Anonymous writes: "Here is my personal report:
I’m an old time gamer and a long time member of The Syndicate
. Naturally I was very excited when the Guild Master of The Syndicate
asked me if I would like to take Westwood Studios
up on an offer to come to see Earth & Beyond
, an upcoming MMO. Westwood
is close to releasing their new game (Earth and Beyond) and they are inviting
various existing guilds to come to their headquarters in Las Vegas to see
it, and give feedback. FROM AE
: I'm not sure who
actually submitted this, since they weren't logged in. If they'd like to
resubmit it whilst logged in, I'll change it :)
is a very old guild by standards of online gaming. Founded in 1996, during
the pre-Alpha days for Ultima Online, the guild now thrives in EverQuest
and Ultima Online with over 500 members. 500 members is a lot of people,
so The Syndicate has a very wide variety of players. We’re very diverse when
it comes to play preferences. I try to help the Guild Master (named Dragons)
by looking at games of the future and trying to figure out if they would
be good candidates for the guilds future. As you can expect, we look forward
to a bright future in the growing dearth of upcoming games.
in the Syndicate, for the past many years, is Game Migrations. I evaluate
new games and help determine if they are games our guild may want to expand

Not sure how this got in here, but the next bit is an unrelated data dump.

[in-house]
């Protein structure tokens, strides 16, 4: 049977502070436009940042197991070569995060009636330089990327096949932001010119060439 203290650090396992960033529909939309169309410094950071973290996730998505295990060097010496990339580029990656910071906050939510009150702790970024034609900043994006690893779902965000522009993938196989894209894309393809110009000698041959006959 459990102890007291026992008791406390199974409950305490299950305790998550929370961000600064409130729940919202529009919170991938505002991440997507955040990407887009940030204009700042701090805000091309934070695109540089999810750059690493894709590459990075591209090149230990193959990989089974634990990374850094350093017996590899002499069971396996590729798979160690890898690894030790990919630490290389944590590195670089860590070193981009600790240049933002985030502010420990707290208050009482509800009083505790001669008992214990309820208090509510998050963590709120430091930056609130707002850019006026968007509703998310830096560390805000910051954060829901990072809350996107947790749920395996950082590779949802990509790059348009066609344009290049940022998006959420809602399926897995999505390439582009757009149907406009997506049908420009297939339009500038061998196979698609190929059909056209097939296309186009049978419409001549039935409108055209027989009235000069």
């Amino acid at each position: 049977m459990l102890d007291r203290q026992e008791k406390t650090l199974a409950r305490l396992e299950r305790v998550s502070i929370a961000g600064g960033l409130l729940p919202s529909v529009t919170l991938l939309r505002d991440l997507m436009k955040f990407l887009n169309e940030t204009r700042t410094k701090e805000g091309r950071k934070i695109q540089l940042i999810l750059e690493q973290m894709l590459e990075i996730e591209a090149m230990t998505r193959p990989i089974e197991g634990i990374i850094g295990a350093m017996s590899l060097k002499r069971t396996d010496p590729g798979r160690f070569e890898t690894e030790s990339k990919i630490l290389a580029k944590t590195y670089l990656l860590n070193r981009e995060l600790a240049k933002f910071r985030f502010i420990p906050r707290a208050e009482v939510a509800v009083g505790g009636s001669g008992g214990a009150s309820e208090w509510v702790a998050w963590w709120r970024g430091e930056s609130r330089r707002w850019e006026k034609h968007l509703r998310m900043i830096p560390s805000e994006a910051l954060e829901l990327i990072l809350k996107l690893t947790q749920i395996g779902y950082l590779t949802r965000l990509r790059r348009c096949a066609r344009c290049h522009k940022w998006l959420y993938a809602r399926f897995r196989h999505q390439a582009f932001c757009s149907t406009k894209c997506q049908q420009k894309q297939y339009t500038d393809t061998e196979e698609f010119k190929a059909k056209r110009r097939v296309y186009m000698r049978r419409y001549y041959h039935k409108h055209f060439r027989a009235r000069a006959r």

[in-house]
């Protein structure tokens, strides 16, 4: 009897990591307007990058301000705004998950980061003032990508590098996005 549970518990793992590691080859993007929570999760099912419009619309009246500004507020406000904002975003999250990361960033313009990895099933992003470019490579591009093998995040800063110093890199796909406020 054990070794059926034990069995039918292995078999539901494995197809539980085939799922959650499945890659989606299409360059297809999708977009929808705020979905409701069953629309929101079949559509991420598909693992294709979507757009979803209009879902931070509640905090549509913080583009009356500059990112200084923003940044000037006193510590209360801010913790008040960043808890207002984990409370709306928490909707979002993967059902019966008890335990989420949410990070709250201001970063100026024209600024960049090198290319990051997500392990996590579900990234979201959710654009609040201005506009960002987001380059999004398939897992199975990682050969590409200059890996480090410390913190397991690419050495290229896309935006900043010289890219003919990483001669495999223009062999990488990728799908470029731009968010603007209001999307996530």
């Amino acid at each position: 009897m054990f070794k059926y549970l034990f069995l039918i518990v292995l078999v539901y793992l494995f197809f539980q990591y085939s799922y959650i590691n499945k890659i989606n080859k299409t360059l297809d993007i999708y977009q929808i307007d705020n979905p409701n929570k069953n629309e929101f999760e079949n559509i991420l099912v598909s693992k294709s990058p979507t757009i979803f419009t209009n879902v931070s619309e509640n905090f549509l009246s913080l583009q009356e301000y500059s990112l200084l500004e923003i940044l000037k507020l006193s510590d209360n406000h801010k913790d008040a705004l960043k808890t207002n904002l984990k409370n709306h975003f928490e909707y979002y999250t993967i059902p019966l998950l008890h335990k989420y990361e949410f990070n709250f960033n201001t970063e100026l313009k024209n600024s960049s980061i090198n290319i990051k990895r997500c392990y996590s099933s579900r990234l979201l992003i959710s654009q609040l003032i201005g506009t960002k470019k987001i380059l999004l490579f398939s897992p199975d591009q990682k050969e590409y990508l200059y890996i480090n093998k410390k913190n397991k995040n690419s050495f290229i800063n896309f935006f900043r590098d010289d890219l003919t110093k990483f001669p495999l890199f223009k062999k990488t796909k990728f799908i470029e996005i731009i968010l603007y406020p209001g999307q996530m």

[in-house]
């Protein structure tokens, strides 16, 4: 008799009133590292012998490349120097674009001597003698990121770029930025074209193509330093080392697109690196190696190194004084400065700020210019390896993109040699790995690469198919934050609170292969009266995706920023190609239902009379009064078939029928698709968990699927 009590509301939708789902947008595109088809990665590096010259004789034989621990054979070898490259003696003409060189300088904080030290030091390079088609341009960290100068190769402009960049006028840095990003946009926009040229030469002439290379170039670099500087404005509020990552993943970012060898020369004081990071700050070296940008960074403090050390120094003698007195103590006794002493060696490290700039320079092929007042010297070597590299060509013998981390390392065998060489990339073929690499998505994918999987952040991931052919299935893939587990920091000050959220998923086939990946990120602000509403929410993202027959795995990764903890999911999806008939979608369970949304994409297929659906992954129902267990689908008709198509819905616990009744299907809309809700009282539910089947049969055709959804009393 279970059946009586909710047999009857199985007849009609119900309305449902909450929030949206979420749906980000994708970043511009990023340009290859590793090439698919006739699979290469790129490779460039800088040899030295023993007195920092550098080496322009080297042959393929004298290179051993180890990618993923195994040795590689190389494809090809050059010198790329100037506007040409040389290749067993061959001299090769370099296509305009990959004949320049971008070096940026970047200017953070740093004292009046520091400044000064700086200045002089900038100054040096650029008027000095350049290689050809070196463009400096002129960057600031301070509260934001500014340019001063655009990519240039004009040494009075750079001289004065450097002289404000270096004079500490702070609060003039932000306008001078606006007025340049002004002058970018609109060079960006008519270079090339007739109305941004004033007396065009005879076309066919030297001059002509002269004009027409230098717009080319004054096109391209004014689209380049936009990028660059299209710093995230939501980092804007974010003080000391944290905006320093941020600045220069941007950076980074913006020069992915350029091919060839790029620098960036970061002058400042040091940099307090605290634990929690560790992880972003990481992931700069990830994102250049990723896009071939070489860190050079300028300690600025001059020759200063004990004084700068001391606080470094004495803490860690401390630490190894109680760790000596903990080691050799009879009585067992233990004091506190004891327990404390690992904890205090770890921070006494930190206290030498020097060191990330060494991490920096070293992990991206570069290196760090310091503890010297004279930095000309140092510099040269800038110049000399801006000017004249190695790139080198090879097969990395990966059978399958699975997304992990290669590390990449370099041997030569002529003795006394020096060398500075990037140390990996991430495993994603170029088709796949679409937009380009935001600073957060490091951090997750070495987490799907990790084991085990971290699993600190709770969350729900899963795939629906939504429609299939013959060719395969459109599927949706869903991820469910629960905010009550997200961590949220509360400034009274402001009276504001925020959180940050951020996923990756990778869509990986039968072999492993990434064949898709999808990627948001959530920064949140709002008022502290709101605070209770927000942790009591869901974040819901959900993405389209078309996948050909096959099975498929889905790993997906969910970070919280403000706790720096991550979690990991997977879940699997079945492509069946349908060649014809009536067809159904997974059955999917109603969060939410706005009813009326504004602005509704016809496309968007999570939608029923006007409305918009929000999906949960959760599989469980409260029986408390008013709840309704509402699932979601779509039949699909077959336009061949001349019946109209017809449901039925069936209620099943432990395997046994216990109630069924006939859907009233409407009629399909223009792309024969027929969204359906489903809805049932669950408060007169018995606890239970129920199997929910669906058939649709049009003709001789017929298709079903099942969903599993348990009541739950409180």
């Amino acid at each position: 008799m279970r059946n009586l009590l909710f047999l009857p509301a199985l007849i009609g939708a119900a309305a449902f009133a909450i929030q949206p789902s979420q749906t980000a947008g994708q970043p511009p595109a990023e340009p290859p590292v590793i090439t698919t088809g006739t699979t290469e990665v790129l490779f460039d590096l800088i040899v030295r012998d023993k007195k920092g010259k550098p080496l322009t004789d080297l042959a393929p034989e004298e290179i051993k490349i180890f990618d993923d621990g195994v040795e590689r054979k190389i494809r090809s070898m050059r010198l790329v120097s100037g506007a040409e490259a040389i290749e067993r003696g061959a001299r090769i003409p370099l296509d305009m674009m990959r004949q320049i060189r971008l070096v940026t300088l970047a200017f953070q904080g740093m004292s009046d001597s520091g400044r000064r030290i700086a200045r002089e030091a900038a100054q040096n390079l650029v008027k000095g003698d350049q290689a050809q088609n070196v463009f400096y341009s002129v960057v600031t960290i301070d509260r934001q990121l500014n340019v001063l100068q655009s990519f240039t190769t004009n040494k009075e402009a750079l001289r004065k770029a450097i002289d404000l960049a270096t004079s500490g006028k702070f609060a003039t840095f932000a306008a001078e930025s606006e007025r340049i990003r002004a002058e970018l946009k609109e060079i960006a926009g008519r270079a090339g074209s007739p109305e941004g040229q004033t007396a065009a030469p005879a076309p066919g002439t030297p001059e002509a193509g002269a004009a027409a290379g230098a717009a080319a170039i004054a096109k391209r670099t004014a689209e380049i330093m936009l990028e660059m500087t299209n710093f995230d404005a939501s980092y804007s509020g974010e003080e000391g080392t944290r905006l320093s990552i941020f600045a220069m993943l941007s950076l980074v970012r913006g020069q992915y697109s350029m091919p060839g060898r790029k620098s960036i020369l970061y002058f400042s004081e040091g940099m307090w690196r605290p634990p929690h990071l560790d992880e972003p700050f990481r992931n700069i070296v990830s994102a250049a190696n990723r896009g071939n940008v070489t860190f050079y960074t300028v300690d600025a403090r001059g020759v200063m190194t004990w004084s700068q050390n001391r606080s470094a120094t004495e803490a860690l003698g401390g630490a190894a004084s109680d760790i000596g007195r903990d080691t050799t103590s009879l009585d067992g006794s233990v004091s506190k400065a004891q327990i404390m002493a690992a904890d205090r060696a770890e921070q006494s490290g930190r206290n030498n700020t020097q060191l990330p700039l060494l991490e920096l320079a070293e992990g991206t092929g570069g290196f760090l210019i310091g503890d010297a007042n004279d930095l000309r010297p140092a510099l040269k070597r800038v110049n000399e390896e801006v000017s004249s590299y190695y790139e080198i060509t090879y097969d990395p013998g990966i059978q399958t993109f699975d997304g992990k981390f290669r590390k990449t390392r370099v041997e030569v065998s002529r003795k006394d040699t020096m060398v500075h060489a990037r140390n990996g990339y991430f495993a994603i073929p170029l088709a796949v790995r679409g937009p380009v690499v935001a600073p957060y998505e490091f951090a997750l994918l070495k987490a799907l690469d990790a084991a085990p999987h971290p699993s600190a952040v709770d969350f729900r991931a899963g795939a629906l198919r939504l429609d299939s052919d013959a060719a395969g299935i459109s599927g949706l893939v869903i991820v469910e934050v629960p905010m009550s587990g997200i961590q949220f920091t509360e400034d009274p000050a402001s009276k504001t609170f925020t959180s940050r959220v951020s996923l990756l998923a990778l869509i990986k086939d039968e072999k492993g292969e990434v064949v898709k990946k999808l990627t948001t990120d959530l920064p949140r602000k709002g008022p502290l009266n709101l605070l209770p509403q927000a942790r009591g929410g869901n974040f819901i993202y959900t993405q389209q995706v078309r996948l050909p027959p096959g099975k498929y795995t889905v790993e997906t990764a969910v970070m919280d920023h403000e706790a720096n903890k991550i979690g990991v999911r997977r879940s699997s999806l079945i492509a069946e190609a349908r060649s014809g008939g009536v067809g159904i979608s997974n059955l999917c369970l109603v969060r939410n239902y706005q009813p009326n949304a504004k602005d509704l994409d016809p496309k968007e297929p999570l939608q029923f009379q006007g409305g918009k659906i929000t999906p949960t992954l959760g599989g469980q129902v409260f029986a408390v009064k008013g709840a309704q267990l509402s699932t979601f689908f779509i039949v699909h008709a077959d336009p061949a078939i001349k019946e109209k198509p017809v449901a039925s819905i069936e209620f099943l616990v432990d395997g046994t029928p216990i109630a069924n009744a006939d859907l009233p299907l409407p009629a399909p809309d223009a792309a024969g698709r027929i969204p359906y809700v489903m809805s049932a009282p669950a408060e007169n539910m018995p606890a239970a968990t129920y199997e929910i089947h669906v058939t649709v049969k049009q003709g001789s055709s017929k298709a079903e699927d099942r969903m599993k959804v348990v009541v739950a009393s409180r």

into. This is just something I like to do. I spend a lot of time looking
at games that are in Beta and/or being discussed as up and coming with other
gamers. Given that, and given that our Guild Master couldn’t make the trip,
I was happy to come to Westwood and see their game. Heck, who would turn
down an all expense paid trip to talk with a game design company about your
favorite subject? And heck, a chance to pretend I’m some fancy-pants game
consultant can’t hurt, too! J
I’ve been to Las Vegas on many occasions
for business (COMDEX and the Consumer Electronics Show stuff) but I’ve never
been put up in a sweet suit in the Luxor or been picked up by a Limo Driver
holding my name on a card. I walked down to Game Works where a small reception
was planned for me and the other Guild Geeks. Game Works is an arcade on
I chatted with the Community Managers and other gamer